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One expert shares three things providers can do to improve their performance in the OCM program.
Oncology providers did better in the second performance period of CMS’ Oncology Care Model (OCM) than they did in the first one, but there’s certainly room for further improvement.
That’s according to Charles Saunders, MD, CEO of West Palm Beach, Florida-based Integra Connect, which develops IT solutions for healthcare providers. The company works with approximately 1,000 oncologists who treat close to 300,000 patients, including 22,000 in the OCM program.
OCM is a payment arrangement that includes financial and performance accountability for episodes of care associated with cancer treatment. The program started in July 2016, and since then the agency has announced the results of two performance periods. CMS announced the results of the second performance period in September 2018.
As of May, there were 184 provider organizations engaged in OCM; this includes more than 6,500 practitioners and more than 150,000 beneficiaries each year, according to CMS.
Saunders makes three top-line observations about the results revealed in the second performance period of OCM:
Room for improvement?
Still, providers have room for improvement. The reality is many participants in the program receive payments that are so low they don’t fully cover the cost of taking part in the program, he says.
Related article: How Payers Can Improve Coordination With Oncologists
What’s holding providers back? According to Saunders, they haven’t fully committed to transforming the way they provide care.
“They were slow to invest in the infrastructure and technology tools at their disposal to be successful,” says Saunders. For example, most oncology providers’ EHRs don’t easily generate the data they need to effectively engage in population health initiatives, he adds. That means oncology providers can’t target resources toward the sickest patients who are most likely to land in the emergency room.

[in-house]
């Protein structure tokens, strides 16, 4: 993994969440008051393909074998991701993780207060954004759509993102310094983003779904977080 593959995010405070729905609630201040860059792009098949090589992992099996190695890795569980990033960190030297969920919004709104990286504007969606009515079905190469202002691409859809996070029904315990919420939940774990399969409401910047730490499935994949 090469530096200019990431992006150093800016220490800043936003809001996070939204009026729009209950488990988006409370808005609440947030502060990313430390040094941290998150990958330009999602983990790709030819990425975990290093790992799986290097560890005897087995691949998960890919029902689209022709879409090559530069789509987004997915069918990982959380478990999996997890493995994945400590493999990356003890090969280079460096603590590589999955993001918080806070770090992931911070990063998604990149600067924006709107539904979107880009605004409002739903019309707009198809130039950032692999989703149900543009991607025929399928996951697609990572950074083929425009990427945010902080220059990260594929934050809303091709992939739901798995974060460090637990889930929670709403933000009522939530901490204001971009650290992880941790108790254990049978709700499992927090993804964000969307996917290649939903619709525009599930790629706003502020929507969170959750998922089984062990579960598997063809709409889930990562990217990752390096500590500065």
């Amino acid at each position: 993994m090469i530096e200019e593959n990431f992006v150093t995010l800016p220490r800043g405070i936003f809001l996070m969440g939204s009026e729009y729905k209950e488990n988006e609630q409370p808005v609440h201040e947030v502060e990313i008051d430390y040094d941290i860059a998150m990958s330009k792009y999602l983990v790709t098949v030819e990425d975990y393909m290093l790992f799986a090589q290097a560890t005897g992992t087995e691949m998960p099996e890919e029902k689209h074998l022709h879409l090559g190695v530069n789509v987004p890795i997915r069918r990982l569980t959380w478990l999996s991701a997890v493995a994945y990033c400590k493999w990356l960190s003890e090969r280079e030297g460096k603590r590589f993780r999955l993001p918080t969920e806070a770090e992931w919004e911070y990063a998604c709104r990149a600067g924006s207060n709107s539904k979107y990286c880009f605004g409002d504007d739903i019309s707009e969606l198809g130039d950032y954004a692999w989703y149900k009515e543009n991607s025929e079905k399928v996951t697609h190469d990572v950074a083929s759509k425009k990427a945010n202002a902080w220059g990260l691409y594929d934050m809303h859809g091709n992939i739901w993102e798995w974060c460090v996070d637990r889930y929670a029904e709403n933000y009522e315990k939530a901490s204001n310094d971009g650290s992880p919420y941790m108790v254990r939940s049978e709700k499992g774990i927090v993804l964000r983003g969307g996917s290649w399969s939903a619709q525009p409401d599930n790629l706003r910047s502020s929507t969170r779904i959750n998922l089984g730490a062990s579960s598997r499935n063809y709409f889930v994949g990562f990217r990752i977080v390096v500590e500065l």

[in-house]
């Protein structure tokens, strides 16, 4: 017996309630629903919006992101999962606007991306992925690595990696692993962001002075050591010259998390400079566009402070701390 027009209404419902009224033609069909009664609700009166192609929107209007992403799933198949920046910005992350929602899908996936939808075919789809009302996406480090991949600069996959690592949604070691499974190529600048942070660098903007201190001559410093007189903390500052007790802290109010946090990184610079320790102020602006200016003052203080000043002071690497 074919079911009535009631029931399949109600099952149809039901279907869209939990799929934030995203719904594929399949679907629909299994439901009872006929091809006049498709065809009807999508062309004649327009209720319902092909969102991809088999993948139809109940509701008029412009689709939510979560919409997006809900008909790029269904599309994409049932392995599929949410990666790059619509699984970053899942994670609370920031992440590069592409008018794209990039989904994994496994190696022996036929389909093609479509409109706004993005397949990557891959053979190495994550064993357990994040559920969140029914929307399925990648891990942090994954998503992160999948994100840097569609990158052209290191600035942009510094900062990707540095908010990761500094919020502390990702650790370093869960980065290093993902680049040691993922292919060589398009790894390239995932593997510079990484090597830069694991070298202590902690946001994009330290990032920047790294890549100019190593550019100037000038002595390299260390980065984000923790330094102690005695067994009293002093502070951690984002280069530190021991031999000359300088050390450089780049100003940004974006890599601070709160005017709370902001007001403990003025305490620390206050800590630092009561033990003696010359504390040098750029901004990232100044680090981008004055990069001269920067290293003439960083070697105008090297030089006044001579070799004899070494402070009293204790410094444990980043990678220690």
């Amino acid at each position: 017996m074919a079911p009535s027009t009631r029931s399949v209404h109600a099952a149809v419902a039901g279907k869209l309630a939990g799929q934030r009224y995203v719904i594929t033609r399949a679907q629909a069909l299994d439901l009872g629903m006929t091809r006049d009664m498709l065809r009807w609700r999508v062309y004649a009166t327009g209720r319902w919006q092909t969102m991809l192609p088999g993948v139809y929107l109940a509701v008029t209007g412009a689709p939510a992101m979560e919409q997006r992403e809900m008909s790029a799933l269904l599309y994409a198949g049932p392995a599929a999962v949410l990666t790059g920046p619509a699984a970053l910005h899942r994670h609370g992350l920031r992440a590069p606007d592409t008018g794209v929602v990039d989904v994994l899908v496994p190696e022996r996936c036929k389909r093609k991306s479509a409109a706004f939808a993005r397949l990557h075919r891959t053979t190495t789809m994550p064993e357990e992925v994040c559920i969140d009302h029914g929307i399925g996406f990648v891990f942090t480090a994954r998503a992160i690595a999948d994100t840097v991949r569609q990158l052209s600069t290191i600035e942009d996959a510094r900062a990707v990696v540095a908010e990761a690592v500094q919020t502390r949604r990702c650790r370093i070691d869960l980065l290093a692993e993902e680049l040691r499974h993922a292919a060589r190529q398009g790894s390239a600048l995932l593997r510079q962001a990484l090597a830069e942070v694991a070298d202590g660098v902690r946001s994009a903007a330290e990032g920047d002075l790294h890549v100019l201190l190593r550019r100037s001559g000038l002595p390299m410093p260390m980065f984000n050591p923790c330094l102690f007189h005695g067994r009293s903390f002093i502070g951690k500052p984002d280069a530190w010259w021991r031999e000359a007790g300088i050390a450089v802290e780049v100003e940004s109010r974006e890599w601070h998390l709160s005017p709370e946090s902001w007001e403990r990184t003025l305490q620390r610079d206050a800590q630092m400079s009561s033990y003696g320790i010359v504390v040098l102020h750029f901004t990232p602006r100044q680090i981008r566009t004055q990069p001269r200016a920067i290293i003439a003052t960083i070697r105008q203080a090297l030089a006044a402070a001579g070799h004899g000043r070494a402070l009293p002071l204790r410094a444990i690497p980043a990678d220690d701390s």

Saunders says there are three things providers can do to improve their performance in the OCM program:
1. Code appropriately for the complexity of patients. While most seniors being treated by oncology providers are likely to struggle with comorbidities such as high blood pressure, diabetes, and congestive heart failure, providers don’t document this accurately.
Of the patients included in the second payment period, most were documented as having either one or no comorbidities, which is very unlikely among this patient population, he says. It’s sufficient to document these conditions in the patient record and that the primary care physician is managing these conditions.
2. Provide care management services for the patients who need it most. Twenty percent of a provider’s patients drive 50% of its costs, according to Saunders. Thus, oncology providers should provide aggressive care management to the patients who are more likely to land in the emergency room or stay overnight in the hospital.
Some statistics that could convince your executive team to allocate resources more appropriately? For Integra Connect’s customers, 12% of their patients are at high risk of ending up in the emergency room, being admitted to the hospital, or dying in the next 120 days. Twenty-two percent are at medium risk, and the remainder of patients are at low risk.
3. Prioritize education and support for patients and their families. Targeted investments in these programs can reduce emergency room visits.
For example, a patient on chemotherapy is more likely to have side effects and land in the emergency room. In addition to providing patients with contact information for the appropriate team members to consult about side effects as they’re occurring, providers can extend office hours or provide access to urgent care for chemotherapy patients or a nurse advice phone line, recommends Saunders.
And even when patients do end up in the hospital, oncology providers can help manage their care. That involves ensuring the patient has a follow-up appointment with their oncology provider within 24 hours and reconciling medications as part of the discharge process. Providers can also give patients access to home-based care on an as-needed basis.